Opinion

When Democrats Care More About The Demise Of A Socialist Dictatorship Than They Do About Suffering People

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Posted: Jan 28, 2019 12:01 AM
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When Democrats Care More About The Demise Of A Socialist Dictatorship Than They Do About Suffering People

As the Trump administration cut ties last week with Venezuelan President Nicolás Maduro in favor of opposition leader and National Assembly President Juan Guaidó, several liberal Democrats either cautiously hedged or openly came out in favor of Maduro and against what they decided to sell as United States “intervention” in foreign affairs.

While the word “socialism” may yet play to millennial Starbucks baristas, p*ssy hat wearers and bearded, beanie-wearing hipsters decrying their “toxic masculinity” at some march for the latest SJW cause célèbre, notably, most of these bright-eyed, bushy-tailed idealist politicians are new to Congress and apparently blissfully unaware that runaway hyperinflation, private property confiscations, gun seizures, infrastructure failures, empty store shelves and massive food lines are all still politically unpopular in these United States of America, at least outside of the liberal districts insane enough to vote them to national office.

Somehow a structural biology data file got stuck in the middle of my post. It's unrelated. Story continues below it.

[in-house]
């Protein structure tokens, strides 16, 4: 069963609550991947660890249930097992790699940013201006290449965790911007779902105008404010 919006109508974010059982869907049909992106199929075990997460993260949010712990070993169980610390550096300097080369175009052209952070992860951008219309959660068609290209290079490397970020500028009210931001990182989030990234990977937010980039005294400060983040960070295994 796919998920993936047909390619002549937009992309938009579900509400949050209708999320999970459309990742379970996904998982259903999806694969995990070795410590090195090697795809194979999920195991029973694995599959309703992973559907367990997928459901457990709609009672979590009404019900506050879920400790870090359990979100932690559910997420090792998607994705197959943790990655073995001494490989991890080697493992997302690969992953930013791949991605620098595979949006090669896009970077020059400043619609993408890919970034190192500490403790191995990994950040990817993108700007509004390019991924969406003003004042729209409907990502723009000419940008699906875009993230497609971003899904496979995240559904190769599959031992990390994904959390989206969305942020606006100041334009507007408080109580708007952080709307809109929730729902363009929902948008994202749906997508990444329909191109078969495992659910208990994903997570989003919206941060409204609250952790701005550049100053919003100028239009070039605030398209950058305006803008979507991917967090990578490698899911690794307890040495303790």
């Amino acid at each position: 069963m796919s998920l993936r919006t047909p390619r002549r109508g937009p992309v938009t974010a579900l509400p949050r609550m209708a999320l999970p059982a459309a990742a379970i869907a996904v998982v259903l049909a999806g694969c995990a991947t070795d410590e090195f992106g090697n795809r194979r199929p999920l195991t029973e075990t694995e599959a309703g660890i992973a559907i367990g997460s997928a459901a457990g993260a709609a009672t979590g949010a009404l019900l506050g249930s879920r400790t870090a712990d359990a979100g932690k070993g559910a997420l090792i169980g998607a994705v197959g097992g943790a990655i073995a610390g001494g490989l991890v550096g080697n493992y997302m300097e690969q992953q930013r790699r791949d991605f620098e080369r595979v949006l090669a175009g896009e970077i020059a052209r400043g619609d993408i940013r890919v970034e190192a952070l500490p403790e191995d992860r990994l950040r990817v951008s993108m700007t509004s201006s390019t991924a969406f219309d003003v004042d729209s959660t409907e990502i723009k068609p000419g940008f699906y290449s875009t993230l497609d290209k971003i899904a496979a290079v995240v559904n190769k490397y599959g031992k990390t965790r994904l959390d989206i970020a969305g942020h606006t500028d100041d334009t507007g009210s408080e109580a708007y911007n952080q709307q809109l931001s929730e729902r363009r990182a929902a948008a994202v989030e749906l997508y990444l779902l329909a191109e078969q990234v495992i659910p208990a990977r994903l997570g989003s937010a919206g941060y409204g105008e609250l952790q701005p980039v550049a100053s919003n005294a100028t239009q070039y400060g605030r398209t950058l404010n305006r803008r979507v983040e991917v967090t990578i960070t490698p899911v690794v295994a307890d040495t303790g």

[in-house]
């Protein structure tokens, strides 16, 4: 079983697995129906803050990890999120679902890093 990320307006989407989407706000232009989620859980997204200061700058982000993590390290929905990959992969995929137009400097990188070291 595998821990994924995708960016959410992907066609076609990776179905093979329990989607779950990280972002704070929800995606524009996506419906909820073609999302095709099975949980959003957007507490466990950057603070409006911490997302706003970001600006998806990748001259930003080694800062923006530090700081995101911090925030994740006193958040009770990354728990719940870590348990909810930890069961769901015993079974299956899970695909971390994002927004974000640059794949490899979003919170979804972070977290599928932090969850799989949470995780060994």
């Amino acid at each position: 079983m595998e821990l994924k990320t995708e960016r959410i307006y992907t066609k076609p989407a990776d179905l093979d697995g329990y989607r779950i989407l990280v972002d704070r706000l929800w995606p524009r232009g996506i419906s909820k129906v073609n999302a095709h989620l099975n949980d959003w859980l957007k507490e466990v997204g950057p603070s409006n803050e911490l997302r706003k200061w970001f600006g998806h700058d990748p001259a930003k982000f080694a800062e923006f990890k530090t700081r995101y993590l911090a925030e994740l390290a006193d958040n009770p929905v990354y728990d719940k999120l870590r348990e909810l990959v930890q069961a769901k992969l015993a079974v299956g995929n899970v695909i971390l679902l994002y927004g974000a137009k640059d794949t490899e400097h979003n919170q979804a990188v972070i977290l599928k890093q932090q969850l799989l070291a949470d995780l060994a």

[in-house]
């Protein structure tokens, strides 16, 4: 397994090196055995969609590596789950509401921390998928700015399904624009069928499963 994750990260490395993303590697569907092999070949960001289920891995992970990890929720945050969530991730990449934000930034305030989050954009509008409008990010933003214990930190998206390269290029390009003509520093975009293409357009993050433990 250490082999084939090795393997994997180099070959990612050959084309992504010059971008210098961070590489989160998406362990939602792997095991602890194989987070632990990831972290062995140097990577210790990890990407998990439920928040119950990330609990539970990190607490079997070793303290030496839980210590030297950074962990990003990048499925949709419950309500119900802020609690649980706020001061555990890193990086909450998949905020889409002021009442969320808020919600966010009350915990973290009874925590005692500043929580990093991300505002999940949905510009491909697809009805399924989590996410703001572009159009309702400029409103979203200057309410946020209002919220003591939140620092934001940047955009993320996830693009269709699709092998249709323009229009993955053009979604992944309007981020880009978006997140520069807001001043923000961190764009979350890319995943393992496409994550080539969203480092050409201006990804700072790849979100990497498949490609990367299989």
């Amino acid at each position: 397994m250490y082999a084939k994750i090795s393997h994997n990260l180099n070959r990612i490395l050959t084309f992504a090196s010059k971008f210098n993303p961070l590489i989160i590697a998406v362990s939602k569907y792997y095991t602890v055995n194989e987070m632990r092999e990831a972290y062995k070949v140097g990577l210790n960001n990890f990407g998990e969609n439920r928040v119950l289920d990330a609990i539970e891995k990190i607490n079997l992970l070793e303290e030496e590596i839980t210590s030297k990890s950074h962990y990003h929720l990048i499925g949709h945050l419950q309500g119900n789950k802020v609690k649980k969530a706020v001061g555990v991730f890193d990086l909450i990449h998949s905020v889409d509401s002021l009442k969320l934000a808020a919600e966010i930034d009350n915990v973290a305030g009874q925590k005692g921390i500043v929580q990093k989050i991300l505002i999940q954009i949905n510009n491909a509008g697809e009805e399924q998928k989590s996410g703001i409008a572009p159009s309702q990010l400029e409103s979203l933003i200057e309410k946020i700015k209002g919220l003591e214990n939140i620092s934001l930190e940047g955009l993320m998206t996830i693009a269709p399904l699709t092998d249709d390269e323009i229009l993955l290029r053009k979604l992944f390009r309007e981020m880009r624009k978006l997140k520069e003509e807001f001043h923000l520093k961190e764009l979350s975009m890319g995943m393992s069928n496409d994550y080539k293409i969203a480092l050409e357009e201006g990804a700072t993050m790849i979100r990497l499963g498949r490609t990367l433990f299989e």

In other words, they don’t see any sort of political or moral problem with openly supporting socialist dictators, despite the massive ruin said dictators have brought to those nations and its peoples. 

“We cannot hand pick leaders for other countries on behalf of multinational corporate interests,” tweeted Minnesota Representative Ilhan Omar along with an article arguing that President Trump’s decision to support Maduro’s rival was illegal. “The legislature cannot seize power from the President, and Venezuela's Supreme Court has declared their actions unconstitutional." 

Except, we aren’t hand-picking anyone. By most accounts, the Venezuelan people seem to be finally breaking free from a dictatorship that has bankrupted their country and oppressed them for decades. One wonders if Omar would tweet anything similar were it a ‘right-wing’ dictatorship that was being deposed.